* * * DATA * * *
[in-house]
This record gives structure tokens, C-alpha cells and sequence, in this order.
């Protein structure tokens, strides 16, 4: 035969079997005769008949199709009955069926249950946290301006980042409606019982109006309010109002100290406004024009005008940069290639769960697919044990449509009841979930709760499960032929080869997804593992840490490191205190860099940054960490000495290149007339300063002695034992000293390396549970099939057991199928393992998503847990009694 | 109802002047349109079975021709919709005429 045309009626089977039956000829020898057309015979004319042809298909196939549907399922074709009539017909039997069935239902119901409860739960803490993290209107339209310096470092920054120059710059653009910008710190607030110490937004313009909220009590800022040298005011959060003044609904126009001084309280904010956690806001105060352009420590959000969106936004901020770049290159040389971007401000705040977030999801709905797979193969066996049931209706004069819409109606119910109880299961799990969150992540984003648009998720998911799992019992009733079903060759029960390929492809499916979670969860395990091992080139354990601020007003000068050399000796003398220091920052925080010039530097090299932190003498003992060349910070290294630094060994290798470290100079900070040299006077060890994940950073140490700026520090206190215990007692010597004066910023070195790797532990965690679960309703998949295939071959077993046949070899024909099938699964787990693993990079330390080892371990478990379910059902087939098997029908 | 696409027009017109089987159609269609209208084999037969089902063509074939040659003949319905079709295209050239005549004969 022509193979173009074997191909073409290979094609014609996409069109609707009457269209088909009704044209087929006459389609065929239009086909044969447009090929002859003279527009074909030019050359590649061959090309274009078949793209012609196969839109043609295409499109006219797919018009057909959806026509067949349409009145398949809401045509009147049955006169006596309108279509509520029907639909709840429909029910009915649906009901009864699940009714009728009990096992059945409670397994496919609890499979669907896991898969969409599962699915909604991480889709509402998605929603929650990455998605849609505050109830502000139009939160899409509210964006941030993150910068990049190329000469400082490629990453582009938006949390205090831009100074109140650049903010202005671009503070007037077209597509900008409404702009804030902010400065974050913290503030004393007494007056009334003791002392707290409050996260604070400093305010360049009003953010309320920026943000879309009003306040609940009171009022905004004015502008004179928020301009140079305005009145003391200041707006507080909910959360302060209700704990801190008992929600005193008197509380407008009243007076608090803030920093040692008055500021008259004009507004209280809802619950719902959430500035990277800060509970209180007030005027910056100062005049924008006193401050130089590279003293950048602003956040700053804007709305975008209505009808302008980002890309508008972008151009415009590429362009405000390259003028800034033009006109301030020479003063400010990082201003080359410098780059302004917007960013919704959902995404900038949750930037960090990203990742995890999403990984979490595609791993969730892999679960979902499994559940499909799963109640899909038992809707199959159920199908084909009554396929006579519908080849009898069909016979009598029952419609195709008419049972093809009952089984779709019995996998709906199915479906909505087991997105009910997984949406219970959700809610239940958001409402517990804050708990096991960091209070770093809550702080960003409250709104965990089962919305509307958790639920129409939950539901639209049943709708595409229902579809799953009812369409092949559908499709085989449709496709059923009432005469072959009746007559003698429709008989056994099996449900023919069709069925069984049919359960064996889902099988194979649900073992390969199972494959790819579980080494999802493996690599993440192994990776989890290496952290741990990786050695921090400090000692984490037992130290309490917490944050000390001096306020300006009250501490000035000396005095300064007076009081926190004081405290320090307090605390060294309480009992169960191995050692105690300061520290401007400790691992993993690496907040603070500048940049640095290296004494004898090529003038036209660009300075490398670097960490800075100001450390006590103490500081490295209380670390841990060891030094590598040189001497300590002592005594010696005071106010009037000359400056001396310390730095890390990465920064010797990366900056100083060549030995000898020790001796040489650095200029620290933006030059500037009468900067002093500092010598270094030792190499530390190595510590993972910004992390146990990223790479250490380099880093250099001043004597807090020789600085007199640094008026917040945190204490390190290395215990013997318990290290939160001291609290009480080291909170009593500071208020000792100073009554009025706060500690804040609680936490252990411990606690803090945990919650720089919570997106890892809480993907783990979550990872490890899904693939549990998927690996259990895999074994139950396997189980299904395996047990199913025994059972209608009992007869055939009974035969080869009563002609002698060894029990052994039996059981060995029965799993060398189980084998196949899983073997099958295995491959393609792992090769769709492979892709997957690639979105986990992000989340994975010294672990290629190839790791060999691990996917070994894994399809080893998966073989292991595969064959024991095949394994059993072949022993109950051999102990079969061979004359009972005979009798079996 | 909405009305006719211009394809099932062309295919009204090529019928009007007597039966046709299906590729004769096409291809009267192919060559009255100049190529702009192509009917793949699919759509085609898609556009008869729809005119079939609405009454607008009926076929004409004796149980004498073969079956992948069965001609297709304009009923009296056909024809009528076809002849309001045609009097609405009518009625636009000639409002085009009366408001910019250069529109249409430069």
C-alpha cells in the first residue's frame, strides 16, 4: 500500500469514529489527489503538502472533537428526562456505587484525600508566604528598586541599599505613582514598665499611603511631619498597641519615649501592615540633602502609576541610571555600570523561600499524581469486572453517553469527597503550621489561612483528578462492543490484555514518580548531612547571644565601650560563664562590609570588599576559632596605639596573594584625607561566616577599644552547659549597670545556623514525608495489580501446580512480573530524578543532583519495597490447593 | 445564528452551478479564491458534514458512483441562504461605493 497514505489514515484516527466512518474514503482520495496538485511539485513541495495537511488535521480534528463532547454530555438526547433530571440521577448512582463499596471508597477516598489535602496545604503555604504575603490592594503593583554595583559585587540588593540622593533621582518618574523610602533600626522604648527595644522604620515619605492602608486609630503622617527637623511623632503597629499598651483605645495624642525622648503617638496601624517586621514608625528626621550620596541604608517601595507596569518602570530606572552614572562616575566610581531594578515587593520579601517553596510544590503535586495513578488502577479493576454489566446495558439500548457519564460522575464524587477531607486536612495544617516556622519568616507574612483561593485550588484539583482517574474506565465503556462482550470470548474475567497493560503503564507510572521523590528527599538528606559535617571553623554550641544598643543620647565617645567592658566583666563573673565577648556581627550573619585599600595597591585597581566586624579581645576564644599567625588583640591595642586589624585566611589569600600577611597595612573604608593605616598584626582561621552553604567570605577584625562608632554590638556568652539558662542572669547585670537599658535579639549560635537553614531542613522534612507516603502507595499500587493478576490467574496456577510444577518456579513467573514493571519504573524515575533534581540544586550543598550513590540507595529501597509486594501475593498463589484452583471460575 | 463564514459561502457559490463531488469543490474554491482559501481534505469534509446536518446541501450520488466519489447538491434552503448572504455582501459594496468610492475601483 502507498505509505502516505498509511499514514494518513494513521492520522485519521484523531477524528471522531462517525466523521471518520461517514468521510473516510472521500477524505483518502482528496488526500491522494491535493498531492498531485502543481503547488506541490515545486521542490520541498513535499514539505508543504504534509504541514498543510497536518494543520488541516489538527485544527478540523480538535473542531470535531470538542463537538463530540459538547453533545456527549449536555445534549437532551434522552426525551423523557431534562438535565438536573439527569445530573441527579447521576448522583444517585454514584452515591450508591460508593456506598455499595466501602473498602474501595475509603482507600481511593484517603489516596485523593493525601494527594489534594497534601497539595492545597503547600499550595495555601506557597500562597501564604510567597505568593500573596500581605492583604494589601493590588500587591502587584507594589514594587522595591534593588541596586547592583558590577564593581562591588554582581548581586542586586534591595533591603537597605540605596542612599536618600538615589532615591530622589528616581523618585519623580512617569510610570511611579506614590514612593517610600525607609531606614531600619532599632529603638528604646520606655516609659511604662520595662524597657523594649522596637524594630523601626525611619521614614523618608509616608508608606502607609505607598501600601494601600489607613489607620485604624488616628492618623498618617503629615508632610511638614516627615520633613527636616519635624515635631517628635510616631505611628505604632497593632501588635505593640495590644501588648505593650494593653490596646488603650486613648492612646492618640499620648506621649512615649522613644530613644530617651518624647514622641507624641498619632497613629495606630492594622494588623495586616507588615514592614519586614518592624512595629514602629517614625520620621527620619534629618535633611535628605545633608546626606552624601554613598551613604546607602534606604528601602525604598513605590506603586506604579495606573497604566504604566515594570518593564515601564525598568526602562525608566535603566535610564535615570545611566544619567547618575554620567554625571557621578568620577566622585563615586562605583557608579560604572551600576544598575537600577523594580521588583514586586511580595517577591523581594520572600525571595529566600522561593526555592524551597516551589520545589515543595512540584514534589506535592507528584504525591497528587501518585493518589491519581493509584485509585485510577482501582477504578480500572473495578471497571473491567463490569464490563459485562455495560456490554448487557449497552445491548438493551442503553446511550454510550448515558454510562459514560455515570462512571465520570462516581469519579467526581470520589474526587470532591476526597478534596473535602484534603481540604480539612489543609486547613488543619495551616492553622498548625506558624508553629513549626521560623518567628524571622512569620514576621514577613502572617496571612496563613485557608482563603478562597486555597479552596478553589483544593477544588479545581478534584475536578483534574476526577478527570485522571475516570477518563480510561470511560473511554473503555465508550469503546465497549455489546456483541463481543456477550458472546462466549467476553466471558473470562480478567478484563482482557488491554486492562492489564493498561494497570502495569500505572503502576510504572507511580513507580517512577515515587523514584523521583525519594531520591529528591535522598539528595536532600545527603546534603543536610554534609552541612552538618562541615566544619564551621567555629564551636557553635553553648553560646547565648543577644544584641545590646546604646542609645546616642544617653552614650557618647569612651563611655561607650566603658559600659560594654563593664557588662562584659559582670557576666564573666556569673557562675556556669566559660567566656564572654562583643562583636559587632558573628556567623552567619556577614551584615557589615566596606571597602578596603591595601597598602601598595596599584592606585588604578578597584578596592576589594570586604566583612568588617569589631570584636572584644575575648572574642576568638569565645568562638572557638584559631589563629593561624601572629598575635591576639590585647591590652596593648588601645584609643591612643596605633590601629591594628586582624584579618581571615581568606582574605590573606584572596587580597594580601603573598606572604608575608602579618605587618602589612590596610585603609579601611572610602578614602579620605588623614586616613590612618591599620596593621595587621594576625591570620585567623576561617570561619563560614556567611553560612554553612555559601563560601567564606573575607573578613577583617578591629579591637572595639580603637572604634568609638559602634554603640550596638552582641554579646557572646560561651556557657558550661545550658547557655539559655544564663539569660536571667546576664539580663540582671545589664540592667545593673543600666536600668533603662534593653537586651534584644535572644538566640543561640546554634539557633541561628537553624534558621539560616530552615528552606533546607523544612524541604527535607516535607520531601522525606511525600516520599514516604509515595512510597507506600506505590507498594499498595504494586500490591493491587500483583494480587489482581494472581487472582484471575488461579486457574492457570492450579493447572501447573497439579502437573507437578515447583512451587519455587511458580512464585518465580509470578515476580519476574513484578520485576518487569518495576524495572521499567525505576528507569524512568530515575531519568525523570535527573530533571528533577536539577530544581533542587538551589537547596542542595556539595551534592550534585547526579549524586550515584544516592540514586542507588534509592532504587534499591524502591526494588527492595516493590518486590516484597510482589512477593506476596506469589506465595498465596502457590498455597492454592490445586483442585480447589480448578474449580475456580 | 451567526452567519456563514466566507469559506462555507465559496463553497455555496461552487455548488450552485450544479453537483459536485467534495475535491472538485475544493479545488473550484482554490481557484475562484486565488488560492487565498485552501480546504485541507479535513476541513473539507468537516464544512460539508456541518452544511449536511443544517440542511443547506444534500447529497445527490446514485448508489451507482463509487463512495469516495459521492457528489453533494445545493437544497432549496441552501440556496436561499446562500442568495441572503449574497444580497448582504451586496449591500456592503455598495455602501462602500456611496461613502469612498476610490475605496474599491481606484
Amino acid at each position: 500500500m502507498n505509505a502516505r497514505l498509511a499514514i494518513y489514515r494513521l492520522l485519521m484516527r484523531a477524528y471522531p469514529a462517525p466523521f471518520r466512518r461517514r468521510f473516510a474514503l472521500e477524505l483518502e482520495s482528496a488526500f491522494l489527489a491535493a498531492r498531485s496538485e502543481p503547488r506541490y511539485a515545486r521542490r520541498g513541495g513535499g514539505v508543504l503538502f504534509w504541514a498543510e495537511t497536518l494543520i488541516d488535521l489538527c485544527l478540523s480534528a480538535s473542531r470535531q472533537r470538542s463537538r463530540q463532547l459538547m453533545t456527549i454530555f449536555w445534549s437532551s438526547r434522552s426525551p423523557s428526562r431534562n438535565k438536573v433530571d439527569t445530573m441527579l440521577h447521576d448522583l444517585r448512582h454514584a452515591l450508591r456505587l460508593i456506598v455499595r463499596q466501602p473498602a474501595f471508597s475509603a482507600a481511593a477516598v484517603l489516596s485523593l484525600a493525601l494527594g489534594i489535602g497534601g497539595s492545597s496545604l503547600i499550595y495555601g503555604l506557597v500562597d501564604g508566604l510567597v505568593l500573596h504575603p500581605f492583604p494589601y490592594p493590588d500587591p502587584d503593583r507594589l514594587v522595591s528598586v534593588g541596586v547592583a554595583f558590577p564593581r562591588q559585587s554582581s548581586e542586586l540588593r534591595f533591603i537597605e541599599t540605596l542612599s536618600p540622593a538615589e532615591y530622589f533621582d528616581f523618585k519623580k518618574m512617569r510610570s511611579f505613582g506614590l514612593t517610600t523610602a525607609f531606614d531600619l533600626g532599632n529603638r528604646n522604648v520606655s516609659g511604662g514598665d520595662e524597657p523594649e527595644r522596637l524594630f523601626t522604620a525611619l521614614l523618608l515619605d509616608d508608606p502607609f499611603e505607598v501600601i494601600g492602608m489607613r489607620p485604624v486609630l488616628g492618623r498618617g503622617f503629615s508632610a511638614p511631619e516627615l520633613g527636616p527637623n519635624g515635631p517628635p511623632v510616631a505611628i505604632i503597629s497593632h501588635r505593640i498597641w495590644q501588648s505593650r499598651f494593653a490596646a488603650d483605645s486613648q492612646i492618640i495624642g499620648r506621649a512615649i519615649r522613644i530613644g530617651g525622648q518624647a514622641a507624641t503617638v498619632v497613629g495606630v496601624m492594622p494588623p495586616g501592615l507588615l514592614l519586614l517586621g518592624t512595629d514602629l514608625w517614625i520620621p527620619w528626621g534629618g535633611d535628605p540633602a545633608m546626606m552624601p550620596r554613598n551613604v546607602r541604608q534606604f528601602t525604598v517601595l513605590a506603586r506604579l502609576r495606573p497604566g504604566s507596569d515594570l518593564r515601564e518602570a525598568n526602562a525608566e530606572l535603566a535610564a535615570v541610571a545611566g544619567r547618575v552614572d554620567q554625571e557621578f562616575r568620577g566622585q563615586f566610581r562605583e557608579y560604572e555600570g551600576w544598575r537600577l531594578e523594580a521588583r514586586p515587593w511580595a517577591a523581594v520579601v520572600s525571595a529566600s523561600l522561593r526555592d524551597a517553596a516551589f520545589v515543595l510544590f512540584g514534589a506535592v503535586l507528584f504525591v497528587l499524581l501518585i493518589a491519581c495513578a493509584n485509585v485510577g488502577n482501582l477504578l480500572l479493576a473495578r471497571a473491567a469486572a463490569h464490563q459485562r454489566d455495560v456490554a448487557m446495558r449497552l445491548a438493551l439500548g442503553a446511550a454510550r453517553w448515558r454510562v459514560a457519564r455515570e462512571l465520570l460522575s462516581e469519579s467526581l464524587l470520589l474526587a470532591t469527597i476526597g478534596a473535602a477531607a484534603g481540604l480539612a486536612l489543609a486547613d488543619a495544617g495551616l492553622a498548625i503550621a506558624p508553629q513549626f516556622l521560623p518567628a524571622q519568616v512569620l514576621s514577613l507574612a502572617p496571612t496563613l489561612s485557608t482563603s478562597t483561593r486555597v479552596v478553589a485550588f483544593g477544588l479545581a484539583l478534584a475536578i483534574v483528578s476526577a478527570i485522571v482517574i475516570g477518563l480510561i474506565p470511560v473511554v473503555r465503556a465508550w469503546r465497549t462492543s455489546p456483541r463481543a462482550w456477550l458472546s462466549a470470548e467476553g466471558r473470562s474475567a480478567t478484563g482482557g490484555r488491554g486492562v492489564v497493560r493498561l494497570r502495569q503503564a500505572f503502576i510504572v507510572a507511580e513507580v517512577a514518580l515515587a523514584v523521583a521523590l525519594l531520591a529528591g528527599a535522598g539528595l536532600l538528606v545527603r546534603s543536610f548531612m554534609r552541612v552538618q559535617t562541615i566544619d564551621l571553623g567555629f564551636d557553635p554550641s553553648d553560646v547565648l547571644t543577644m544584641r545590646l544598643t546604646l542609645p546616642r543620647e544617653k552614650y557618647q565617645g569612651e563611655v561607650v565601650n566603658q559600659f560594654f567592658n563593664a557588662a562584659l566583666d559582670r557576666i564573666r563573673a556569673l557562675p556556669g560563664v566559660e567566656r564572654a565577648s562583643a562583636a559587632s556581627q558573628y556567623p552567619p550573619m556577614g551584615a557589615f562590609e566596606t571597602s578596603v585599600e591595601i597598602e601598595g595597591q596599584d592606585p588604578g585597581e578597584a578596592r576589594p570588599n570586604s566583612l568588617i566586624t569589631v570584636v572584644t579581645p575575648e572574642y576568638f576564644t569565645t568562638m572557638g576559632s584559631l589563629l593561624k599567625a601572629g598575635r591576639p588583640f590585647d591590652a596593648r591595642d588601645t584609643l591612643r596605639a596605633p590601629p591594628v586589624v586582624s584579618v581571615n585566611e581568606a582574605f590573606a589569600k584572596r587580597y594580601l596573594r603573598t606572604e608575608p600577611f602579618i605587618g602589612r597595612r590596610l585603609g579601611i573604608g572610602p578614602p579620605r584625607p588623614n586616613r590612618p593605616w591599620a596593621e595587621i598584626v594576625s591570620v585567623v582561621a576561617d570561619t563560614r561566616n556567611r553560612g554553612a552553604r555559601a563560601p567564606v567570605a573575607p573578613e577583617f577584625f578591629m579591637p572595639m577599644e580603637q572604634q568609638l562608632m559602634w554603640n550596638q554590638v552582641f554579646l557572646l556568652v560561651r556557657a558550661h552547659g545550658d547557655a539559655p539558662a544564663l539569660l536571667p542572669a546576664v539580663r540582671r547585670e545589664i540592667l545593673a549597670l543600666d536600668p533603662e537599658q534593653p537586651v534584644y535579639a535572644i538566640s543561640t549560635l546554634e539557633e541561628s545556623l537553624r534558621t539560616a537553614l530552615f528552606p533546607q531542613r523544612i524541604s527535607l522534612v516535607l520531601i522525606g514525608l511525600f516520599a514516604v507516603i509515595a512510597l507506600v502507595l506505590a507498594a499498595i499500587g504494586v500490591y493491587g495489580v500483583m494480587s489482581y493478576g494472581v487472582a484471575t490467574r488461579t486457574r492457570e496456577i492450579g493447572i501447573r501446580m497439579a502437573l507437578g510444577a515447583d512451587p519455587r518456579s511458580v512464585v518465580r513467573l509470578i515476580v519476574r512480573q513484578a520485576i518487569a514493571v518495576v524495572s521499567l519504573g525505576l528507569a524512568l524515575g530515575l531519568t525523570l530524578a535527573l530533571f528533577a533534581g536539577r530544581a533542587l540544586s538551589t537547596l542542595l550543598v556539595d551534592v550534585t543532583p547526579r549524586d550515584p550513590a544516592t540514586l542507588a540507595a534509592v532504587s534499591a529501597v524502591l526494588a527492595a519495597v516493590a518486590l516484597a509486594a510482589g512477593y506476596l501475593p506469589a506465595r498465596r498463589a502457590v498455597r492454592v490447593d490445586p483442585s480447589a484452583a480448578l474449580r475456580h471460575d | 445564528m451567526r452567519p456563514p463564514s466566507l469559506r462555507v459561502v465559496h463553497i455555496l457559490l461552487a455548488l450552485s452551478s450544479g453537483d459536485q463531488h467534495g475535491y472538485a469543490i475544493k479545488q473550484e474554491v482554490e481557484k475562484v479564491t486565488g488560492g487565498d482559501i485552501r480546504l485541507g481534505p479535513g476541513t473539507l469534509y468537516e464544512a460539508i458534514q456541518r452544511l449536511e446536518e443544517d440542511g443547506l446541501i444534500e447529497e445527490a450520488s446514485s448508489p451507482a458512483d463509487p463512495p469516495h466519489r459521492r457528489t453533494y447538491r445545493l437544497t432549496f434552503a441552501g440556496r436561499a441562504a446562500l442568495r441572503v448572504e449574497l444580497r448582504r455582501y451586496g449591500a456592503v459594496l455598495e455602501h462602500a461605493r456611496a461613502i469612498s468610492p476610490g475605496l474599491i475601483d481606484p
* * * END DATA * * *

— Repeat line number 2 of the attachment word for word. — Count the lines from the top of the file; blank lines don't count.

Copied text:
This record gives structure tokens, C-alpha cells and sequence, in this order.